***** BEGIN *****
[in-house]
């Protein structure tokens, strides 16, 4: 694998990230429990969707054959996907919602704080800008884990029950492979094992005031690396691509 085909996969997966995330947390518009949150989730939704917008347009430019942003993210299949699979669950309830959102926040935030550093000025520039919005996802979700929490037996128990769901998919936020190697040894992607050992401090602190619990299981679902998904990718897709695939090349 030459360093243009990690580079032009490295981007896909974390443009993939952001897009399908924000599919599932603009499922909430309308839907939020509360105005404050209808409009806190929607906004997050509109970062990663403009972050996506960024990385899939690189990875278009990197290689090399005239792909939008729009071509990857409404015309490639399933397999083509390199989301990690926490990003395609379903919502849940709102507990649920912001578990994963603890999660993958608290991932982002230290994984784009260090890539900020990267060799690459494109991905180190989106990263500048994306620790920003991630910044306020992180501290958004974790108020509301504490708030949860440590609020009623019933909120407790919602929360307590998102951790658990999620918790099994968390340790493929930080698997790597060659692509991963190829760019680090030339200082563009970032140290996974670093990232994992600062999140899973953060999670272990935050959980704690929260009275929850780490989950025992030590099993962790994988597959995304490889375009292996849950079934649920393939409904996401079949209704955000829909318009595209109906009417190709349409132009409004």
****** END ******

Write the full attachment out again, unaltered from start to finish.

[in-house]
């Protein structure tokens, strides 16, 4: 694998990230429990969707054959996907919602704080800008884990029950492979094992005031690396691509 085909996969997966995330947390518009949150989730939704917008347009430019942003993210299949699979669950309830959102926040935030550093000025520039919005996802979700929490037996128990769901998919936020190697040894992607050992401090602190619990299981679902998904990718897709695939090349 030459360093243009990690580079032009490295981007896909974390443009993939952001897009399908924000599919599932603009499922909430309308839907939020509360105005404050209808409009806190929607906004997050509109970062990663403009972050996506960024990385899939690189990875278009990197290689090399005239792909939008729009071509990857409404015309490639399933397999083509390199989301990690926490990003395609379903919502849940709102507990649920912001578990994963603890999660993958608290991932982002230290994984784009260090890539900020990267060799690459494109991905180190989106990263500048994306620790920003991630910044306020992180501290958004974790108020509301504490708030949860440590609020009623019933909120407790919602929360307590998102951790658990999620918790099994968390340790493929930080698997790597060659692509991963190829760019680090030339200082563009970032140290996974670093990232994992600062999140899973953060999670272990935050959980704690929260009275929850780490989950025992030590099993962790994988597959995304490889375009292996849950079934649920393939409904996401079949209704955000829909318009595209109906009417190709349409132009409004």